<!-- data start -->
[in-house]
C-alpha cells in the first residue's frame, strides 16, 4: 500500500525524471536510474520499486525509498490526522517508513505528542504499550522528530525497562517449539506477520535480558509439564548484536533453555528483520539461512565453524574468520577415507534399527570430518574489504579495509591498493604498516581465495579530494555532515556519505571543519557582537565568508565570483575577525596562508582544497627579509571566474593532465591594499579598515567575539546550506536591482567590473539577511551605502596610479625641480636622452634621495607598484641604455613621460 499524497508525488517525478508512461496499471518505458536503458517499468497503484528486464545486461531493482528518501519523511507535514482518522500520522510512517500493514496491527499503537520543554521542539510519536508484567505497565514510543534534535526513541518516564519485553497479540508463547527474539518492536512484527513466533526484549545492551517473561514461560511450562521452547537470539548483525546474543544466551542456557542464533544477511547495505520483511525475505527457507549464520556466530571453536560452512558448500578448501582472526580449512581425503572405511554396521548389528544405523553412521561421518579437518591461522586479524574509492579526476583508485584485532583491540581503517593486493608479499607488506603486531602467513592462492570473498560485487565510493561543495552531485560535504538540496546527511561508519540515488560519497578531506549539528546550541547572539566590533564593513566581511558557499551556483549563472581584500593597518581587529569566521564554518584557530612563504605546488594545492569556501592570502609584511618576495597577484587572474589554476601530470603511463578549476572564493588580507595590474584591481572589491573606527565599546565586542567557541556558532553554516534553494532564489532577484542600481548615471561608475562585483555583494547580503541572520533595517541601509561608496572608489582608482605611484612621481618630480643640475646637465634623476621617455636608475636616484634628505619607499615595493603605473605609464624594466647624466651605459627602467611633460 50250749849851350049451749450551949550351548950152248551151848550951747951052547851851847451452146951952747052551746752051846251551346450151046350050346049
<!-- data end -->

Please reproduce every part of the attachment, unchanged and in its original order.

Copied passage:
[in-house]
C-alpha cells in the first residue's frame, strides 16, 4: 500500500525524471536510474520499486525509498490526522517508513505528542504499550522528530525497562517449539506477520535480558509439564548484536533453555528483520539461512565453524574468520577415507534399527570430518574489504579495509591498493604498516581465495579530494555532515556519505571543519557582537565568508565570483575577525596562508582544497627579509571566474593532465591594499579598515567575539546550506536591482567590473539577511551605502596610479625641480636622452634621495607598484641604455613621460 499524497508525488517525478508512461496499471518505458536503458517499468497503484528486464545486461531493482528518501519523511507535514482518522500520522510512517500493514496491527499503537520543554521542539510519536508484567505497565514510543534534535526513541518516564519485553497479540508463547527474539518492536512484527513466533526484549545492551517473561514461560511450562521452547537470539548483525546474543544466551542456557542464533544477511547495505520483511525475505527457507549464520556466530571453536560452512558448500578448501582472526580449512581425503572405511554396521548389528544405523553412521561421518579437518591461522586479524574509492579526476583508485584485532583491540581503517593486493608479499607488506603486531602467513592462492570473498560485487565510493561543495552531485560535504538540496546527511561508519540515488560519497578531506549539528546550541547572539566590533564593513566581511558557499551556483549563472581584500593597518581587529569566521564554518584557530612563504605546488594545492569556501592570502609584511618576495597577484587572474589554476601530470603511463578549476572564493588580507595590474584591481572589491573606527565599546565586542567557541556558532553554516534553494532564489532577484542600481548615471561608475562585483555583494547580503541572520533595517541601509561608496572608489582608482605611484612621481618630480643640475646637465634623476621617455636608475636616484634628505619607499615595493603605473605609464624594466647624466651605459627602467611633460 50250749849851350049451749450551949550351548950152248551151848550951747951052547851851847451452146951952747052551746752051846251551346450151046350050346049